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Biography – NICHOLSON, FRANCIS – Volume II (1701-1740) – Dictionary of Canadian Biography

Nicholson’s parentage is uncertain; probably he was a son or close relative of Thomas Nicholson, successively governor of the … NICHOLSON, FRANCIS. Publication Name: Dictionary of Canadian Biography , vol. 2. Publisher: University of Toronto/Université Laval.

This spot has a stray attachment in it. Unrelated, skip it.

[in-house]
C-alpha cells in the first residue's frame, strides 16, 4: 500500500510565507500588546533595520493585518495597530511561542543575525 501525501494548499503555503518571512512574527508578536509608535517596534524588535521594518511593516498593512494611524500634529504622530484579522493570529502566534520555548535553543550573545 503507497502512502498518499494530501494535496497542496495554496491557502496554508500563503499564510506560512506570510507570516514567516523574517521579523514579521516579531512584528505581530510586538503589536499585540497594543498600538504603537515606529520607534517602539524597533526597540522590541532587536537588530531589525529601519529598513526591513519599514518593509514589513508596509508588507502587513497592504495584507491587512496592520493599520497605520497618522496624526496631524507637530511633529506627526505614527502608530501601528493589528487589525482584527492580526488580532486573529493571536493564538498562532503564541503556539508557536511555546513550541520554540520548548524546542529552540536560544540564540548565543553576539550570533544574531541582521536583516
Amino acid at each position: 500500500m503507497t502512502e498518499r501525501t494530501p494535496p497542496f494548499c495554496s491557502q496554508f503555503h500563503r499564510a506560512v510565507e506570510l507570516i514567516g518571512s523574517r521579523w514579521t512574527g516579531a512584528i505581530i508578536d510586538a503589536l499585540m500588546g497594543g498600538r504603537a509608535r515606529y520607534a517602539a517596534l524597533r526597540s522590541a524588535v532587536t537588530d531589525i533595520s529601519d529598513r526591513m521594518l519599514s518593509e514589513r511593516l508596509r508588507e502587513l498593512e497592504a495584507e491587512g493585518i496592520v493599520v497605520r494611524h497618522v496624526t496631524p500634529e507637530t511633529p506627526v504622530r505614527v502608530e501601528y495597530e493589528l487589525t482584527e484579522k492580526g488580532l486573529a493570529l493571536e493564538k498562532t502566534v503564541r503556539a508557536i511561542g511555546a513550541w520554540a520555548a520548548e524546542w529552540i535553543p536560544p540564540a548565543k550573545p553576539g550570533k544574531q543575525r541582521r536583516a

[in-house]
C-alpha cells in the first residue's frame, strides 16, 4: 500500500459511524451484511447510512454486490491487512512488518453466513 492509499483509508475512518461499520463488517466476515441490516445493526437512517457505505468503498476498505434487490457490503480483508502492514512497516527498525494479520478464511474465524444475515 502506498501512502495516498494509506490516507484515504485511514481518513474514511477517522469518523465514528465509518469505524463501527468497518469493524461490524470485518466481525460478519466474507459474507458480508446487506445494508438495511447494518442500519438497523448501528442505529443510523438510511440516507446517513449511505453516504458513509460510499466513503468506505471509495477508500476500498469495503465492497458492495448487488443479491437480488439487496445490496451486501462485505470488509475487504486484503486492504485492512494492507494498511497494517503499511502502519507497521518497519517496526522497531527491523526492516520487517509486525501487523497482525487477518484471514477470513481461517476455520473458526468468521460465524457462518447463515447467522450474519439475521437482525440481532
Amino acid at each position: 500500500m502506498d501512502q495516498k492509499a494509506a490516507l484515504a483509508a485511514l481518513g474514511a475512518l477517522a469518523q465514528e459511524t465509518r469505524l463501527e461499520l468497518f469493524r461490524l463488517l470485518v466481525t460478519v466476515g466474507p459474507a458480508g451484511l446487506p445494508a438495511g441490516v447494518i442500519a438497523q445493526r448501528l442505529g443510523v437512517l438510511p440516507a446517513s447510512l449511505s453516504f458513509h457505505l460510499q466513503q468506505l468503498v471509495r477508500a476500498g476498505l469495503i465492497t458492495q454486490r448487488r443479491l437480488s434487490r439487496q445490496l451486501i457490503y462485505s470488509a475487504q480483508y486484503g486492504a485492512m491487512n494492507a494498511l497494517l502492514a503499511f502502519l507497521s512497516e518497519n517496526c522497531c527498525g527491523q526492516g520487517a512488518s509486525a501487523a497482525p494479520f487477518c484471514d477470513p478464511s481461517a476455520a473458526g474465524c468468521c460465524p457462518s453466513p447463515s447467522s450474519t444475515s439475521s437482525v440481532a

NICHOLSON, FRANCIS, soldier, conqueror and later governor of Nova Scotia, colonial administrator; b. 12 Nov. 1655 (o. s. ), at Downholme, Yorkshire; died a bachelor 5 March 1727/28 in London; buried in the parish of St George, Hanover Square. Nicholson’s parentage is uncertain; probably he was a son or close relative of Thomas Nicholson, successively governor of the Houses of Correction at Richmond and at Thirsk. He had a sister of whom nothing is known save her married name, Phipps. He was reared in the Anglican communion and in later life supported the work of the Society for the Propagation of the Gospel. Nicholson’s formal education remains obscure. His correspondence indicates he received some elementary instruction in his boyhood, possibly at a free school in Richmond, near his birthplace. During his youth he became a page of Charles Paulet (Powlett), Lord St John of Basing (afterwards Marquis of Winchester), thereby gaining the patronage of that courtier and of his son-in-law, John Egerton, Earl of Bridgewater. On 16 Jan. 1677/78 he was gazetted ensign in the King’s Holland regiment, and served in Flanders till the regiment’s recall and disbandment toward the end of December. He rejoined the army 13 July 1680 as lieutenant in the Earl of Plymouth’s regiment, a unit created especially for reinforcing Tangier against attack by the Moorish emperor. At Tangier he was in due course selected for courier service. Upon Tangier’s evacuation in February 1683/84 he was ordered back to London, later rejoining his regiment in which he continued to serve as a subaltern till early in 1686. With James II’s creation of the Dominion of New England, Nicholson, now captain of a company of foot, sailed that fall for Boston as assistant to Sir Edmund Andros, the governor-in-chief. Less than two years thereafter he won appointment as lieutenant-governor, under Andros, at New York. In August 1687 he was sent by Andros to Port-Royal (Annapolis Royal, N. S. ) to seek the restoration of a New England fishing ketch captured off Acadian shores. He failed to recover the boat, but did manage to gain some knowledge of military and other affairs in Acadia. The Dominion’s collapse in April 1689, on reports of James’s deposition, set off an insurrection in Manhattan, causing Nicholson to hasten away in hope of mending his fortunes at Whitehall. Embroiled in war with France, William III responded readily to the urgings of Winchester (now Duke of Bolton) by commissioning Nicholson lieutenant-governor of Virginia on 14 November. For 15 years he served there as a royal administrator and persistently championed the defence of New York’s frontier against Canadian raids. He was recalled from this post in April 1705 after many charges of fiscal maladministration had been made against him by the colonists. Because of his colonial and military experience he became associated as a volunteer in 1709 with Samuel Vetch, whose scheme for Canada’s conquest by an inter-colonial land and sea invasion was ordered into effect by the Whig ministry on 1 March. Following their joint appearance in Manhattan, Nicholson accepted command of the Connecticut, New York, and Jersey contingents, while Vetch laboured at Boston to mobilize New England units destined for Canada via the St Lawrence with British naval support. By late July Nicholson had advanced up the Hudson and deployed his troops in stockaded forts from Stillwater (north of Albany, N. Y. ) to the foot of Lake Champlain, whence with Iroquois assistance he could threaten Montreal, thus diverting soldiery from Quebec’s defence. The governor of New France, Rigaud de Vaudreuil, apprehending this stratagem, dispatched a reconnoitering force southward under Claude de Ramezay, whose report after a skirmish off Scalping Point (Pointe-à-la-Chevelure, opposite Crown Point, N. ) confirmed Vaudreuil’s fears. However, all chance of success for the English vanished with the ministry’s cancellation of its original naval orders. Before these tidings arrived, Nicholson’s force had become so demoralized by fatigue, supply shortages, and disease that they abandoned their outposts and streamed homeward. Nicholson, after a conference at Rehoboth, Mass., sailed for Britain to press for another invasion attempt or an assault from New England on Port-Royal. The latter proposal, promising tangible returns at no great cost to the crown, won ministerial approval. Commissioned 18 March 1709/10 commander-in-chief of an expedition to recover Nova Scotia for the queen, Nicholson set forth in May with 500 marines in a flotilla under Commodore George Martin, consisting of frigates, transports, and a bomb-ketch. At Boston Nicholson’s force was augmented by provincial troops under Vetch, and by additional supplies and sail. On 18 September he embarked, and on reaching Nova Scotia’s north shore entered the basin leading to Port-Royal. Under cover of Martin’s guns Nicholson disembarked his infantry beyond range of the fort, beginning a siege which terminated 2 October (13 October, n. ), with Auger de Subercase surrendering in the face of overwhelming odds. The articles of capitulation gave the English control over the Port-Royal fort (now renamed Annapolis Royal) and over the inhabitants living within a three-mile radius of the fort. The latter were given the freedom to move to Placentia (Plaisance) or New France if they so desired. Those who remained were to take the oath of allegiance to Queen Anne. The state of the rest of Acadia was not spelled out, but in effect the English regarded the Acadians as their subjects and expected them to provide any necessary services. The military weakness of the Annapolis Royal garrison, however, rendered the English control of Acadia rather ineffectual. About a month after the fall of Port-Royal, Nicholson published a lengthy journal of the expedition in the Boston News-Letter. Returning to England in triumph that winter, he was promptly ordered back to North America with the rank of lieutenant-general by Secretary Henry St John, who persuaded Anne’s new Tory ministry that British military and naval power could subjugate Canada within the framework of Vetch’s original design. Delayed in the Channel by contrary winds, Nicholson put in to Nantasket on 8 July 1711, barely two weeks ahead of Admiral Walker’s squadron, whose projected advance up the St Lawrence with seven crack English regiments seemed to assure Quebec’s capture. Although Nicholson, with the middle colonies and Connecticut supplying the substance, again threatened to split Canada’s defensive system via Lake Champlain, he was forced to withdraw when Walker and the other officers abandoned the naval attack after the fleet ran aground on the Île-aux-Oeufs in the St Lawrence. Slightly over a year later, in October 1712, Nicholson was appointed royal commissioner to audit colonial accounts, named governor of Nova Scotia and Placentia, and authorized to dispose of equipment brought home in Walker’s store-ships. These assignments, the brain-child of Lord Treasurer Oxford, were hopelessly grandiloquent in scope and resulted in Nicholson’s undoing. His proceedings at Boston in auditing provincial accounts embroiled him with the ex-governor, Vetch, whom Nicholson had accused of maladministration, and with two supply agents of the Annapolis Royal garrison, John Borland and Thomas Steel. To enforce compliance Nicholson brought suit in court, but Vetch evaded this by taking off for Britain. The signing of the treaty of Utrecht in the spring of 1713, by which England was given Acadia “within its antient boundaries, ” had added greater stability to the English presence in Acadia. The uncertainty about the location of these “boundaries, ” however, was to cause difficulties later on. Nicholson was instructed by Queen Anne in June 1713 to see to it that those Acadians who wished to remain in their homes were protected, and that those who wished to leave the country could freely do so. No term was set for this latter concession. In this and most other matters, Nicholson relegated the administration of the province to his lieutenant-governor, Thomas Caulfeild. In fact, Nicholson spent only a few months in Nova Scotia while he was governor, from 11 Aug. to 18 Oct. 1714. In August, Nicholson was present when Jacques d’Espiet de Pensens and Louis Denys* de La Ronde came to seek permission to transport to Île Royale (Cape Breton Island) all Acadians who wanted to migrate to French territory. Nicholson let the emissaries speak to the inhabitants of several settlements and most showed a desire to go to Île Royale. When the agents requested a period of one year to effect the move Nicholson referred the question to London, saying that he did not know whether he could grant this request. Soon after George I’s accession Nicholson sailed home where the Whigs, now entrenched in office, conducted lengthy investigations of his conduct in response to complaints from many of his recent subordinates at Annapolis Royal, including Caulfeild. The general tenor of these charges was that Nicholson had neglected to see to the needs of the Annapolis Royal garrison. No doubt Nicholson’s Tory sympathies weighed against his cause as well. Nicholson was dismissed and Vetch was appointed to succeed him. In 1720, Nicholson received his last colonial appointment as governor of South Carolina and remained in that post until 1725 when he returned to England to stay. Nicholson alienated many contemporaries by his vehement temper and a show of vindictiveness which critics readily exaggerated. Robert Hunter complained of his vanity, Vetch (once his admiring collaborator) termed him an illiterate madman, while Robert Beverly in Virginia ridiculed his pretensions as a town-planner. By contrast, his field-officers, fellow-governors (such as Gurdon Saltonstall of Connecticut), and most Anglican clergymen extolled his generosity, consideration, and bravery. Modern scholarship has yet to produce a satisfactory treatment of his career. His personal appearance is unknown, but there is ample evidence that he was a man of robust physique endowed with unique stamina and energy. BM, Add. MS 26626; Sloane MS 3603, ff. 14b, 20b, 39a. Mass., Archives, Council records, V, 54–55, 59–87, 88, 111–13, 116–17, 187, 257–59, 268, 272–73, 276–77, 279, 395–96, 401–3, 423–24; VI, 101–4, 117, 139–40, 143–50, 152–55, 161–65, 169–73, 175–76, 180–88, 193–99, 207–10, 213–16, 230–32, 259, 268, 270–71, 278–79, 285. “Mass. Archives, ” II, 164, 446–48a, 449, 452; LI, 217–24a; LXXI, 500, 502, 543, 561, 862; CVIII, 74. Mass. Hist. Soc., Parkman papers. Museum of the City of New York, Letter Book of Samuel Vetch, ff. 1–17, 44, 60–63, 67–71, 75, 77–82. N. B. Museum, Vetch papers, Webster Coll., shelf 40, pkt. 63. State, Archives, Col. mss, LIII, 60, 67, 69–70, 71b, 74b, 74d, 75a, 80b, 101, 103a, 142; LV, 8, 24, 37–38, 42, 49, 60–61, 63, 65, 67, 73, 83, 93, 95, 101, 103a, 107b, 111, 117, 141, 167, 174, 182–83; LVI, 13, 17, 32, 46, 54, 58, 78, 87, 89–90, 92, 94b, 108–9, 112, 113b, 155b. PAC, Nova Scotia A, 4, pp. 35–36, 57–60, 71–72, 76–79, 85, 96, 116–17, 130–34, 145–57, 197–99, 200, 205–12, 231–35, 238–45, 252–53; 5, pp. 10, 15, 128, 133–35, 187 (calendared in PAC Report, 1894); 8, pp. 6–7, 99–100, 109–10. PANS, MS docs., V, no. 10, ff. 18–20; no. 11, ff. 21–22; VI, nos. 10–11, 13, 27; VII, nos. 1–10; VII½, nos. 4, 23; VIII no. 69, ff. 126–28; IX, no. 1. PRO, Adm. 1/4317; 2/435, ff. 268–69; 2/438, ff. 28–30, 50, 57, 104, 156, 161, 211–12, 239, 274, 308, 310–11, 323, 346, 350, 366, 382, 438, 472, 518; 51/269, pt. 1; 52/211, f. 4; 52/124, f. 7; C. O. 5/1357, f. 302; 323/24, f. 11; S. P. 44/175, f. 269; 44/213; T. 1/139; 1/147, nos. 33, 65, 65(a); 1/151, nos. 15B, 17, 31, 48; 1/152; 1/154, no. 11; 1/159; 1/167; 1/177; 1/207 (report on papers relating to Port-Royal garrison submitted to council, 22 June 1717); T. 48/15, f. 3; 48/16, f. 3 (royal bounty to Nicholson, 3 Feb. 1711, for Port-Royal expedition); W. 26/14, ff. 44–48, 75 (instructions from Secretary Wyndham concerning Placentia and Port-Royal garrisons); 30/89, ff. 275–76, 277–79, 286–87. Franklin D. Roosevelt Library (Hyde Park, N. ), Livingston-Redmond Coll., Robert Livingston Papers (1714–15), 1 A, box 8. Somerset House, P. C. C., Brooke, f. 91 (will of Francis Nicholson, March 1728). Suffolk County Court House (Boston, Mass. ), Court files, Suffolk, LXXXIII, f. 8387; XCIII, f. 9575; XCIV, f. 9734; XCVIII, f. 10310. Boston News-letter, 30 Oct. –6 Nov. 1710. [Thomas (John) Buckingham], “A diary of the grand expedition against Crown Point in the year 1711, ” Roll and Journal of Connecticut service in Queen Anne’s War, 1710–11 (Acorn Club of Connecticut pub., XIII, Hartford, Conn., 1916), 31–43. Josiah Burchett, A complete history of the most remarkable transactions at sea, from the earliest accounts of time to the conclusion of the last war with France (London, 1720), 765–67. Calendar of council minutes, 1668–1763 (N. State Lib., Bull. LVIII, Hist. VI, Albany, 1902), 228, 230, 243–44. “Correspondance de Vaudreuil, ” APQ Rapport, 1942–43, 441–42; 1946–47, 413–14; 1947–48, 155, 167, 252–53, 262, 268, 284. Documentary hist. of New York (O’Callaghan), III, 675–76, 706–7. “Documents relating to the administration of Jacob Leisler, ” N. Soc. Coll., [3d ser. ], I (1868), 241–89. Journal of the legislative council of the colony of New York 1691–1775, Intro. E. B. O’Callaghan (2v., Albany, 1861), I, 278–80, 312, 326. “Journal of the Rev. John Sharpe, ” The Pennsylvania Mag. of Hist. and Biog. (Philadelphia), XL (1916), 276–80. London Gazette, 9–11, 13–16, 20–23 May 1710; 29–31 March, 14–17 April 1711. Memorials of the English and French commissaries, I, 33, 451, 481, 771; see also, Mémoires des commissaires, I, xxviii; II, 642; IV, 318, 322–32, 413, 415–32. NYCD (O’Callaghan and Fernow), V, 72–74, 81, 262–63, 265, 279–81, 462–63, 469–70, 509, 642; IX, 857–58, 859. State, Secretary of State, Calendar of historical manuscripts, ed. E. B. O’Callaghan (2v., Albany, 1865–66), II. Archives, II, 1–16, 20–31, 38–39. Coll., I (1878), 59–104. PRO, Acts of P. C., col. ser., 1720–45; B. T. Journal, 1708/9–1714/15, 1714/15–1718; CSP, Col., 1685–88, 1689–92, 1708–9, 1710–11, 1712–14, 1714–15; C. Books, 1716, XXX, pt. 2; C. Papers, 1708–1714, 1714–1719. Walker expedition (Graham). DAB. DNB. Dalton, English army lists, I, 169, 221, 323; II, 27, 82, 83; VI, 20, 283–92. R. P. Bond, Queen Anne’s American kings (Oxford, 1952), I, 46–47, 52, 122, 123–24. Brebner, New England’s outpost. Dalton, George the First’s army, II, 55–62. Murdoch, History of Nova-Scotia, I. Waller, Samuel Vetch; see also his article, “Samuel Vetch and the glorious enterprize, ” N. Q., XXXIV (1950) 101–23. B. T. McCully, “Catastrophe in the wilderness: new light on the Canada expedition of 1709, ” William and Mary Q. (Williamsburg, Va. ), 3d ser., XI (1954), 441–46; “From the north riding to Morocco: the early years of Governor Francis Nicholson, 1655–1685, ” William and Mary Q., 3d ser., XIX (1962), 534–56; “The New England-Acadia fishery dispute and the Nicholson mission of August, 1687, ” Essex Institute, Salem, Mass., Hist. Coll., XCVI (1960). For detailed contemporary maps of the Hudson-Champlain corridor see especially the N. Y. Hist. collection, which contains a remarkable sketch of the region from Albany to Crown Point around 1757, measuring 61 by 16 inches; in addition, see A. B. Hulbert, The Crown collection of photographs of American maps (5v., Cleveland, 1904–8), I, 15, which reproduces a map “to show the way from Albany to Canada…, ” drawn about 1720. Captain John Redknap’s plan of Annapolis Royal, executed after the siege in October 1710, may be found in PRO, M. G. 274. Bruce T. McCully, “NICHOLSON, FRANCIS, ” in Dictionary of Canadian Biography, vol. 2, University of Toronto/Université Laval, 2003–, accessed May 9, 2022, http://www. biographi. ca/en/bio/nicholson_francis_2E. html. The citation above shows the format for footnotes and endnotes according to the Chicago manual of style (16th edition). Information to be used in other citation formats: